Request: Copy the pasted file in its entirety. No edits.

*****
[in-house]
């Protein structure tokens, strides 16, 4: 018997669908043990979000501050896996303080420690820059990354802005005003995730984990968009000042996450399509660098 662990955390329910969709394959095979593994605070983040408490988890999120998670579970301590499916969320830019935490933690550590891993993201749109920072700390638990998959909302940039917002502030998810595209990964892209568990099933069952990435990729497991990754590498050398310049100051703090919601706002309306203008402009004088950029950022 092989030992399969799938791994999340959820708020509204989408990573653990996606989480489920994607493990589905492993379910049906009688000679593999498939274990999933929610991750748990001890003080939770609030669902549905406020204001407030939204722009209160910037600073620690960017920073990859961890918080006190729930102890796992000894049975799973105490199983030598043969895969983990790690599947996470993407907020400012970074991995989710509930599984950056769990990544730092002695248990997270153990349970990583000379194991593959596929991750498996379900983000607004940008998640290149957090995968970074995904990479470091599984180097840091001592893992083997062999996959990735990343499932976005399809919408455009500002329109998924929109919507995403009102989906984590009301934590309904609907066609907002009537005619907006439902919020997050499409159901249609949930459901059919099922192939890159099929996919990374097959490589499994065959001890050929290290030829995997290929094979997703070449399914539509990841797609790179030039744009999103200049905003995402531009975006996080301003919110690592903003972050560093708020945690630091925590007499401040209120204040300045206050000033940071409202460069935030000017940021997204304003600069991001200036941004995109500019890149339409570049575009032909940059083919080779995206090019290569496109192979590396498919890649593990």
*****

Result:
[in-house]
């Protein structure tokens, strides 16, 4: 018997669908043990979000501050896996303080420690820059990354802005005003995730984990968009000042996450399509660098 662990955390329910969709394959095979593994605070983040408490988890999120998670579970301590499916969320830019935490933690550590891993993201749109920072700390638990998959909302940039917002502030998810595209990964892209568990099933069952990435990729497991990754590498050398310049100051703090919601706002309306203008402009004088950029950022 092989030992399969799938791994999340959820708020509204989408990573653990996606989480489920994607493990589905492993379910049906009688000679593999498939274990999933929610991750748990001890003080939770609030669902549905406020204001407030939204722009209160910037600073620690960017920073990859961890918080006190729930102890796992000894049975799973105490199983030598043969895969983990790690599947996470993407907020400012970074991995989710509930599984950056769990990544730092002695248990997270153990349970990583000379194991593959596929991750498996379900983000607004940008998640290149957090995968970074995904990479470091599984180097840091001592893992083997062999996959990735990343499932976005399809919408455009500002329109998924929109919507995403009102989906984590009301934590309904609907066609907002009537005619907006439902919020997050499409159901249609949930459901059919099922192939890159099929996919990374097959490589499994065959001890050929290290030829995997290929094979997703070449399914539509990841797609790179030039744009999103200049905003995402531009975006996080301003919110690592903003972050560093708020945690630091925590007499401040209120204040300045206050000033940071409202460069935030000017940021997204304003600069991001200036941004995109500019890149339409570049575009032909940059083919080779995206090019290569496109192979590396498919890649593990």